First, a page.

Balancing Attic Ventilation with Insulation in Your Charlotte-area HomeRoss and Witmer
It’s important to properly balance airflow with insulation in your Charlotte-area home. The attic is a prime example of where this takes place in your home. It may seem odd to combine insulation with ventilation in the same space, but the right balance helps promote a durable, energy-efficient home. Here’s why and how you should make attic ventilation and insulation a priority.
Winter Benefits of Ventilation and Insulation
Insulation on the attic floor keeps the heat in your home. At the same time, ventilation keeps the attic cool. This reduces the potential for ice dams, which form on the roof when traces of heat from your home rise into and heat the attic space. This melts the snow on the roof where it rushes to the eaves and freezes into a sold block of ice. This can damage the roof and gutters; thus, adding ample attic insulation and ventilation promotes a more durable roof.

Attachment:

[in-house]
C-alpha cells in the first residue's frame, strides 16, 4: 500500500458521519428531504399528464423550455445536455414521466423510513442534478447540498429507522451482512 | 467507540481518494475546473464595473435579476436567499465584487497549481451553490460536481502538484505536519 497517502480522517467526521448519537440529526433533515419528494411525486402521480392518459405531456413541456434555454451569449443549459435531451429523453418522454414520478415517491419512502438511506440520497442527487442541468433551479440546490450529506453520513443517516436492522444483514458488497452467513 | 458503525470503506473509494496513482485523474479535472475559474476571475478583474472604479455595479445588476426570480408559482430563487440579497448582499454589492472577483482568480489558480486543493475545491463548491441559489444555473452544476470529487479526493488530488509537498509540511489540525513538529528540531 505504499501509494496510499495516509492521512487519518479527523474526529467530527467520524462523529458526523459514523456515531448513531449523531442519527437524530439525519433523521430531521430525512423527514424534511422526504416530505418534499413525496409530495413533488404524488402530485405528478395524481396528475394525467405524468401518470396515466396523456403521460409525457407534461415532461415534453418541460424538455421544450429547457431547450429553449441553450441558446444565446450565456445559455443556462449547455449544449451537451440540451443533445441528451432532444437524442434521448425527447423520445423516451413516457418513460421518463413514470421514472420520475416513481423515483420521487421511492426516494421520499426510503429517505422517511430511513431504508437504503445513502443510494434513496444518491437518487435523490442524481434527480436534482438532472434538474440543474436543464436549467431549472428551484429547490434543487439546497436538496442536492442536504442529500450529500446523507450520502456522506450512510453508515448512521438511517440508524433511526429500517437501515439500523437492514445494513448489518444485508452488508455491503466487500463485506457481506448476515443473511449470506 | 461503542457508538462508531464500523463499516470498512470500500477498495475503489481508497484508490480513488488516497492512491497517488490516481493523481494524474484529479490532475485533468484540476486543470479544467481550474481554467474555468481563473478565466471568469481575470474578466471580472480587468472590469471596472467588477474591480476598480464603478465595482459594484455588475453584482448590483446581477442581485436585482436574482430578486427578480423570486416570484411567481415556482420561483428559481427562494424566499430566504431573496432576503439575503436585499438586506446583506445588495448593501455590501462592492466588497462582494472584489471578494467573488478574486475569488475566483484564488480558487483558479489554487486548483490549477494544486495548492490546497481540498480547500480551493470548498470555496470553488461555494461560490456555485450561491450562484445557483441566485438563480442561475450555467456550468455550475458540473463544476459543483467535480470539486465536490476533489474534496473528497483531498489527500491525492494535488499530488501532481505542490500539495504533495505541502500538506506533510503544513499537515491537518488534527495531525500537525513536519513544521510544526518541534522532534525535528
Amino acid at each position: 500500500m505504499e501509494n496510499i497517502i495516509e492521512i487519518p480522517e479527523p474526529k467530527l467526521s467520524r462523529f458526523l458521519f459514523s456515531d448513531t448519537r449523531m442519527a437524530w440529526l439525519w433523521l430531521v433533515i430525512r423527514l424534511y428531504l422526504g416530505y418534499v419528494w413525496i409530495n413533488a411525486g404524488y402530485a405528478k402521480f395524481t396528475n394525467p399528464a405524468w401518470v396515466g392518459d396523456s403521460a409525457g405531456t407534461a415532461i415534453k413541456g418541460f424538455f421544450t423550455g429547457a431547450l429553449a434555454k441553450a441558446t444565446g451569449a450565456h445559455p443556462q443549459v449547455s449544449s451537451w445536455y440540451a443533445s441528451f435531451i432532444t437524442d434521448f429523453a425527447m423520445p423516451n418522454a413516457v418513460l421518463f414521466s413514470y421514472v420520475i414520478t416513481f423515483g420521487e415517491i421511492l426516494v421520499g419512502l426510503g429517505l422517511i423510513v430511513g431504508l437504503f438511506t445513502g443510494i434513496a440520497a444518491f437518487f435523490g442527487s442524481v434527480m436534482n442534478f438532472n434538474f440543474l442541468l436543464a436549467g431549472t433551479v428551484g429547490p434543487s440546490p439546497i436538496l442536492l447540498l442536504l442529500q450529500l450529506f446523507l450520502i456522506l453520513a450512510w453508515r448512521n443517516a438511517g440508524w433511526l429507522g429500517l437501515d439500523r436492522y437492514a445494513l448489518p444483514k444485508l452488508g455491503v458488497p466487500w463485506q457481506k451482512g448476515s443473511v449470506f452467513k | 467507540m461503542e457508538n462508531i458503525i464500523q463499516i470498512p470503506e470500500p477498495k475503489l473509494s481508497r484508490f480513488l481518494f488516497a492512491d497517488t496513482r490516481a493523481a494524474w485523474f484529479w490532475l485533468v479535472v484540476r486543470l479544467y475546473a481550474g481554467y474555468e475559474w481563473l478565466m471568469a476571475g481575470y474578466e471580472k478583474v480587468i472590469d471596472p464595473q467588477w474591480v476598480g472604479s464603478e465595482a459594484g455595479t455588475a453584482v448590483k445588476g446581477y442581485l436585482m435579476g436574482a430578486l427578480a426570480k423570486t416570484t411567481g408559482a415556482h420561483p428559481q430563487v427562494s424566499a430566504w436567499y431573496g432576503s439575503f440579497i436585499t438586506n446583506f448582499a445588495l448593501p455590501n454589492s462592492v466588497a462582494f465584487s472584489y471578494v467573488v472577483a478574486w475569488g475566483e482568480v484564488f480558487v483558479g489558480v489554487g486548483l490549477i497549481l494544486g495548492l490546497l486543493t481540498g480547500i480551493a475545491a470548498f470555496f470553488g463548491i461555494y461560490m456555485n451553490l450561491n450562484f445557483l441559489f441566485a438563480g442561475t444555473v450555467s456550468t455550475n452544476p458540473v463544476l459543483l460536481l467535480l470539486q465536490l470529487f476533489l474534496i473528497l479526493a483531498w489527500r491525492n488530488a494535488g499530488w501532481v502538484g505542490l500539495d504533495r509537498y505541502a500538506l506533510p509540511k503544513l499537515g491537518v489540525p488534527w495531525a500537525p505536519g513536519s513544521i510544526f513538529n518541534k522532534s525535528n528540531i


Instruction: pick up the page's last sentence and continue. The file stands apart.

Summer Benefits of Ventilation and Insulation
Insulation prevents unconditioned air in the attic from creeping into your home. Then, attic ventilation moves super-heated air out of the attic and dries up excess moisture that could damage insulation. A cooler attic supports a durable roof and lowers your utility bills.
If you decide to add insulation to the attic, be careful that you don’t cover the soffit vents. Combined with rafter vents, these maintain passive airflow in the attic. Also, don’t lay insulation over recessed light fixtures or can lights unless they are rated IC for Insulated Ceiling. It may be wise to hire a professional to help install the insulation.
If you don’t think passive ventilation is adequate for your needs, you may choose to install an attic fan. This cools your hot attic by drawing in air from outside and pushing overheated air to the exterior. An attic fan is only recommended if your home is sealed off from the attic and the soffit vents are unobstructed. Placing the fan on a timer helps you save energy.